Semester One 2012
Generalised Linear Models
STAT319 is a course in Generalised Linear Models (GLM), suited to anyone with an interest in analysing data. In this course we introduce the components of GLM and other advanced data analysis techniques. We use the free-ware package R. R is becoming the preferred computer package for many statisticians. In this course we will show you how to use the package, enter, manipulate and analyse data in R.
STAT319 and STAT446 are courses in Generalised Linear Models (GLM), suited to anyone with an interest in analysing data. In these courses we introduce you to the components of GLM and other advanced data analysis techniques. We cover analysis of data from continuous distributions, models for binomial response data, models for count response data and models for multinomial data. R is the free-ware equivalent to S Plus, and is becoming the preferred computer package for many statisticians. In these courses we will show you how to use the package, enter, manipulate and analyze data in R. suited to anyone with an interest in analysing data.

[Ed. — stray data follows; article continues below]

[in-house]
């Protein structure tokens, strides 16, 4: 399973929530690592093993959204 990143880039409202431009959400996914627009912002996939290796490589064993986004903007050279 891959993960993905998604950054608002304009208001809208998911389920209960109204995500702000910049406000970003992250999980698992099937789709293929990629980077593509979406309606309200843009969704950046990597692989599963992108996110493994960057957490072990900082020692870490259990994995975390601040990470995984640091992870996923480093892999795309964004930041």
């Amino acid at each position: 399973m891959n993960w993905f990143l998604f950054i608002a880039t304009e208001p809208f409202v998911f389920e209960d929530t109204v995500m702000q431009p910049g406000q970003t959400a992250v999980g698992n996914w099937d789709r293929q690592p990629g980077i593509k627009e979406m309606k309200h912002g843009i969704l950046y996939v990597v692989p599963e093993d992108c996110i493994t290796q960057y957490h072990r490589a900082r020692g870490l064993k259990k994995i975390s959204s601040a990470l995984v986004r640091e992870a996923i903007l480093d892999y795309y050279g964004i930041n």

The Courses will:
• introduce generalised linear models
• introduce advanced data analysis techniques including mixed effects models, repeated measures and additive models
• introduce the use of the statistics computer package R
• give you experience in writing scientific and technical reports
You will be able to:
• describe and conduct appropriate statistical modeling techniques for almost any dataset
• be able to interpret the model results in such a way that a non-user of statistics can understand
• use R competently
• write a scientific and technical report
30 points from STAT200-299 or Head of School approval
The course is assessed by four assignments, each worth 25% (in total 100%). There is no final exam.
Assignments give you practice in analysing data and presenting results in a written report. You will be expected to use R for analysis.
The assignments will involve time and effort, but are an opportunity for you to learn not only statistical modeling techniques, but to develop your writing skills. We discuss how to write a report during lectures, and provide considerable support especially for students who have not had the chance to develop their scientific writing skills.
Crawley, M.J. 2005. Statistics : an introduction using R. 327pp.
Crawley, M.J. 2007. The R book. 942pp.
Faraway, J.J. 2005. Linear models in R. 229pp.
Faraway, J.J. 2006. Extending the linear models with R. 301pp.
These are on a one-day restricted loan in the Physical Science Library.
For further information see
Mathematics and Statistics.
All STAT319 Occurrences
Semester One 2012